China and the US have ratified the world's first comprehensive climate deal, following on from the Paris COP21 Conference in 2015.
Let's delve into the detail to get a clearer understanding of why this is so important.
What is the Paris Agreement?
At United Nations talks in Paris last December, the world's first comprehensive climate deal was produced. The Paris Agreement will see action to curb rising temperatures by all countries.
How many countries have signed up?
There are 180 signatories to the Paris Agreement but, until today, just 24 states had ratified the deal - accounting for 1.08% of the total global greenhouse gas emissions. The move by China and the US bolsters the agreement - bringing the total greenhouse gas emissions accounted for by signatories to 39.06%.
Why do countries need to "ratify" the deal?
For the agreement to come into force, at least 55 countries representing 55% of the world's climate emissions must ratify the deal to drive down greenhouse gases. In doing so, they make the agreement legally binding.
Has Britain ratified the deal?
Not yet, but the UK is likely to make the agreement legally binding later this year, according to WWF-UK's head of climate and energy Emma Pinchbeck. She called on the Government to quickly ratify the Agreement because the country now has the "opportunity to stand up and be counted on one of the biggest issues facing every country in the world" despite voting to leave the EU.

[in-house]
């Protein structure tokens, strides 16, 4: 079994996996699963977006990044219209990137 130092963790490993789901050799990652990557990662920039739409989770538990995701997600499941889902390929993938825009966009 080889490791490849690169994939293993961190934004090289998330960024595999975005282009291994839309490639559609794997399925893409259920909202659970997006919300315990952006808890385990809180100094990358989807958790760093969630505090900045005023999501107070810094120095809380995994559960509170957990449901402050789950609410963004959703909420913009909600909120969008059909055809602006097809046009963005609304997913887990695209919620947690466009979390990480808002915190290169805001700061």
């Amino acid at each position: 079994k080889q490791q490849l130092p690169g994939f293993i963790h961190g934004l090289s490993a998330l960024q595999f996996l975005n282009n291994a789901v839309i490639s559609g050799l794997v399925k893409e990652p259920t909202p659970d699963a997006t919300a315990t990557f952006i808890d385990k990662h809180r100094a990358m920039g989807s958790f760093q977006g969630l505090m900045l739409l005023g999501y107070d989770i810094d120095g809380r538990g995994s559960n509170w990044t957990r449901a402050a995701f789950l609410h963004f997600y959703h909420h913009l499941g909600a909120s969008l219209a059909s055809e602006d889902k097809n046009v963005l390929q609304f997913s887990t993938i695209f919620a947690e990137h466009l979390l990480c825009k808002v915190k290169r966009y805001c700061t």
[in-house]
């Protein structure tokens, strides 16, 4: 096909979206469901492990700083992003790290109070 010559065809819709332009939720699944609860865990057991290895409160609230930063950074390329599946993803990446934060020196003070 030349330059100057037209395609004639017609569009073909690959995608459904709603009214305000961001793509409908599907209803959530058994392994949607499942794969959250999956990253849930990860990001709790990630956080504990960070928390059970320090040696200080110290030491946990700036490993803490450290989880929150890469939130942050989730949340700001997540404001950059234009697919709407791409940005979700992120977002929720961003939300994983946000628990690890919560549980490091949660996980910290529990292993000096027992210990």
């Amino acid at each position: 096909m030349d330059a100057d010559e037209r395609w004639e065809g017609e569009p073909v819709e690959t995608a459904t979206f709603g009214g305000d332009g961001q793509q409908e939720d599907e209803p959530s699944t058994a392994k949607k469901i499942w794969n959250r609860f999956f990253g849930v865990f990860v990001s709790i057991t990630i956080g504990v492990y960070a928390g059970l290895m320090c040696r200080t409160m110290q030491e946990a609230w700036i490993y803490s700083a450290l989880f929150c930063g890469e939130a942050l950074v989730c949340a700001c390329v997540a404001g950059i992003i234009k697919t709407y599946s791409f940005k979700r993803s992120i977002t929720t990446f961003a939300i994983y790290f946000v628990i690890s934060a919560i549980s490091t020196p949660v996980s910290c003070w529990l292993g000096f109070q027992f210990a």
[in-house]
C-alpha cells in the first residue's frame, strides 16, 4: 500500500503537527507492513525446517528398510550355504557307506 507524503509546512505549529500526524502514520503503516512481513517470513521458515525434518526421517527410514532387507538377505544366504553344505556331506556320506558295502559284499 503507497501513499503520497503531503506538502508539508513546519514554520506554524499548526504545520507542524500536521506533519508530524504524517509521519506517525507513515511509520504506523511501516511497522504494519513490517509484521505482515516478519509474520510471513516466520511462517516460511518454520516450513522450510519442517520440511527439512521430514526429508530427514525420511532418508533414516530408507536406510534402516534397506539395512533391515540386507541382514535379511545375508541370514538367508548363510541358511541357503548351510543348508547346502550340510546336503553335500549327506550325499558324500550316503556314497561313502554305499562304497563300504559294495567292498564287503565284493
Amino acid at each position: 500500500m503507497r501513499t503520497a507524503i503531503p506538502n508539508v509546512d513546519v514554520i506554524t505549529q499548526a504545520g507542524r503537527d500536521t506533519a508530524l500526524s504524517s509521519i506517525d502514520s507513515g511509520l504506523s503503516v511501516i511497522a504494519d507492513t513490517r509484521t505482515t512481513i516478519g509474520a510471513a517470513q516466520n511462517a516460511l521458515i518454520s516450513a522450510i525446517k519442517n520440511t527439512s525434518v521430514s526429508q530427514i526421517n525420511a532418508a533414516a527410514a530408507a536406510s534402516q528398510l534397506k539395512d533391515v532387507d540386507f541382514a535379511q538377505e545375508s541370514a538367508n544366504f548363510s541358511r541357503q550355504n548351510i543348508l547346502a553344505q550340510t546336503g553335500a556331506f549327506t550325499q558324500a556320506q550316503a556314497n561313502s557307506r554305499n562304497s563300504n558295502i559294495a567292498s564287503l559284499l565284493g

We've known about climate change for decades, why are we only doing something now?
This deal has effectively been 20 years in the making. A first treaty, the Kyoto Protocol - which was adopted in 1997 - only covered the emissions of developed countries, and the US never ratified it. It runs out in 2020 and the Paris Agreement will be its successor.
Have any previous environmental treaties actually worked?
Yes, though not for as wide-ranging an issue as climate change. The Montreal Protocol, for example, agreed in 1987 and ratified by all UN countries, has been successful in phasing out use of the chemicals which cause the ozone layer to be depleted.